Harding Inks Deals with Three Industry Giants
In the past few weeks, Harding, an international supplier of maritime safety equipment, has signed three framework agreements with Statoil, Petrobras and A.P. Møller Mærsk.
"This shows that our global strategy of being a complete supplier of both equipment and services was the right strategy for the company," said Styrk Bekkenes, CEO of Harding. Statoil is Harding's biggest client on the Norwegian continental shelf, with over 120 lifeboat systems in operation. Statoil has entered a five-year framework agreement with Harding for the delivery of new lifeboat systems, modifications, maintenance and onshore services.
Harding has signed a fleet service agreement with Petrobras, one of the largest international oil companies. The agreement covers 68 lifeboats from different manufacturers. Harding will carry out periodic inspections, testing and maintenance.
"This agreement is the beginning of a long-term collaboration with Petrobras and it is of great strategic value in relation to our focus on the Brazilian market," Bekkenes said.
"Our ability to be competitive in servicing equipment from other suppliers, combined with our extensive and well-established service network were determining factors for Petrobras' choice of Harding as maintenance partner for the 68 lifeboats," saidRaphael Maciel.
In addition, global shipping giant A.P. Møller Mærsk signed a framework agreement with Harding for the replacement of lifeboat hooks in its whole fleet. Initially, 82 vessels with a total of 164 lifeboats will be equipped with new hooks, which are vital components of the release systems for davit-launched lifeboats. With new hooks installed, the lifeboats will meet the new safety standards in the international MSC 1392 regulations.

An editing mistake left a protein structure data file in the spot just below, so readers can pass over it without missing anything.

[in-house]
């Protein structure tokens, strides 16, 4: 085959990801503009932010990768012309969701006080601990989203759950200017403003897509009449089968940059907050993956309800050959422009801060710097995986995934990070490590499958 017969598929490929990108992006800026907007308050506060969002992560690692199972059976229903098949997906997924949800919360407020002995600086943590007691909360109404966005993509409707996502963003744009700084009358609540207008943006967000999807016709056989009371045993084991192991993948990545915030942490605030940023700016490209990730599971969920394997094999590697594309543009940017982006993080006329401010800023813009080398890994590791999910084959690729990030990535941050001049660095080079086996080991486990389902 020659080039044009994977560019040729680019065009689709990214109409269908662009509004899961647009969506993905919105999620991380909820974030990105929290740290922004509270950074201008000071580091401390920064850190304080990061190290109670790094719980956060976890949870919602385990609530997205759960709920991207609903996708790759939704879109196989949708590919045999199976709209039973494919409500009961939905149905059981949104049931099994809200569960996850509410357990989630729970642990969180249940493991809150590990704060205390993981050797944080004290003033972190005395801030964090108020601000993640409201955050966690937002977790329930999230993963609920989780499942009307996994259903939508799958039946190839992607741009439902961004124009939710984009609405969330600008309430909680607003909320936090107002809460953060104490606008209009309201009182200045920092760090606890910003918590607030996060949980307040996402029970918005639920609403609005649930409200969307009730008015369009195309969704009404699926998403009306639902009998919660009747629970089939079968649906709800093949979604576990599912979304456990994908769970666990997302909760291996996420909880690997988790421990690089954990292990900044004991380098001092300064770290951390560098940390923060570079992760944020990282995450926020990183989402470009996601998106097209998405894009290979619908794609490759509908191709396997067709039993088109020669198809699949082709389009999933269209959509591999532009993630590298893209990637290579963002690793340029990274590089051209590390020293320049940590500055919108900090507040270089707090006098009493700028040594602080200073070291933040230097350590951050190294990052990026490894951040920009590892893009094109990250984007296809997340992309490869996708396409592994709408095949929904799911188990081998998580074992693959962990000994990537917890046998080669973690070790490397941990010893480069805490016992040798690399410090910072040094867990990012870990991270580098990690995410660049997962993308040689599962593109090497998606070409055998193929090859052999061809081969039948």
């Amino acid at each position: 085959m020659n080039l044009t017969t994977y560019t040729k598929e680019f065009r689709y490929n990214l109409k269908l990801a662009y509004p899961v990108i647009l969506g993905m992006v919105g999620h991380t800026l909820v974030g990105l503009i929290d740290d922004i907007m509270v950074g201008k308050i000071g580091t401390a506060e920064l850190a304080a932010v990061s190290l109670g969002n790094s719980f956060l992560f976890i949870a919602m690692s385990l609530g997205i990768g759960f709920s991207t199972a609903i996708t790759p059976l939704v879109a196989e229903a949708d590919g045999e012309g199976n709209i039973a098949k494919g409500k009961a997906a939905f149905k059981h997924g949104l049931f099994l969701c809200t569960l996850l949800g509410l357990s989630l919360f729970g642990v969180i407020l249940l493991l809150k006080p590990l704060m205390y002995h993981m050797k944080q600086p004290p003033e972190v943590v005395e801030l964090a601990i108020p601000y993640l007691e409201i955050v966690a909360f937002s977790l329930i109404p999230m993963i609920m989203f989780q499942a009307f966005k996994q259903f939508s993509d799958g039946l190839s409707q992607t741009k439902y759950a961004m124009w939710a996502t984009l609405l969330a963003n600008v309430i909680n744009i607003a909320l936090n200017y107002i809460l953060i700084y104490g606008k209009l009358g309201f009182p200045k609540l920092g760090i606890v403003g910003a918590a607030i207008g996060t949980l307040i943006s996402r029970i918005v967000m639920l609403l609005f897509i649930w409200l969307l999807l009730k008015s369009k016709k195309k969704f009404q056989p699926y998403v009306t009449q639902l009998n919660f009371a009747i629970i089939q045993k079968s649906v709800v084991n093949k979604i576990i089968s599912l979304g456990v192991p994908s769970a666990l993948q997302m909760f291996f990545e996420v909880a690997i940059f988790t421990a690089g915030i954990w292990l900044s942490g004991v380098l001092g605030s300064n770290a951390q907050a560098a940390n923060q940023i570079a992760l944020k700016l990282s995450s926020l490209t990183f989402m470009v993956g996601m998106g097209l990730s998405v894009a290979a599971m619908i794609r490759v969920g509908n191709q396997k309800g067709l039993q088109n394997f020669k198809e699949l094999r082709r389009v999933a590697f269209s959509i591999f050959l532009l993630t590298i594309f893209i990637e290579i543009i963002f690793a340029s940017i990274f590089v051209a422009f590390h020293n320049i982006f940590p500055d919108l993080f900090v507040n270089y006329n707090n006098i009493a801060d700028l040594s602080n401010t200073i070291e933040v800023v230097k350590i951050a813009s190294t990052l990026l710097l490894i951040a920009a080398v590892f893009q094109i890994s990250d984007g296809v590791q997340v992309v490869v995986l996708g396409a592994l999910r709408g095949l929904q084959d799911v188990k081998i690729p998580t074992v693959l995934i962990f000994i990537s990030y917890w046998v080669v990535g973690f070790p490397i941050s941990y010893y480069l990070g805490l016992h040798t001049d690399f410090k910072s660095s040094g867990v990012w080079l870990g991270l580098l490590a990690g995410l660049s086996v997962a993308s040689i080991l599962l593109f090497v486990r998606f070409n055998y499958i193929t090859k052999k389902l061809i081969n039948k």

The framework agreement with A.P. Møller Mærsk also includes regular inspections of the life-saving equipment on all Mærsk vessels every fifth year, as well as the delivery of spare parts.
"This agreement with one of the world's biggest shipping and offshore companies is a real feather in Harding's cap. We have been working to secure this contract for a long time, naturally in keen competition with several other good tenderers, and I believe that our focus on being accessible for our global customers tipped the scales in our favor,' Bekkenes said.
"Our ability to serve Maersk in almost any location puts us in a leading position compared to our competitors," said Marcel Pex, Service Sales Director at Harding. He adds that, with this contract, Harding is now the leading company for the performance of re-hooking jobs and making vessels compliant with the MSC 1392 regulations.
New technology has made it possible to produce more oil and gas from fields that are already in production, a factor that has led to many Norwegian offshore installations and their lifeboat systems undergoing an upgrading programme to increase service life.
The Norwegian shelf represents Harding's biggest single market for offshore products and services, and today the company has over 220 lifeboats in place on over 50 North Sea installations to be developed according to the DNV-OS-E406 specifications, contrary to the normal IMO standard.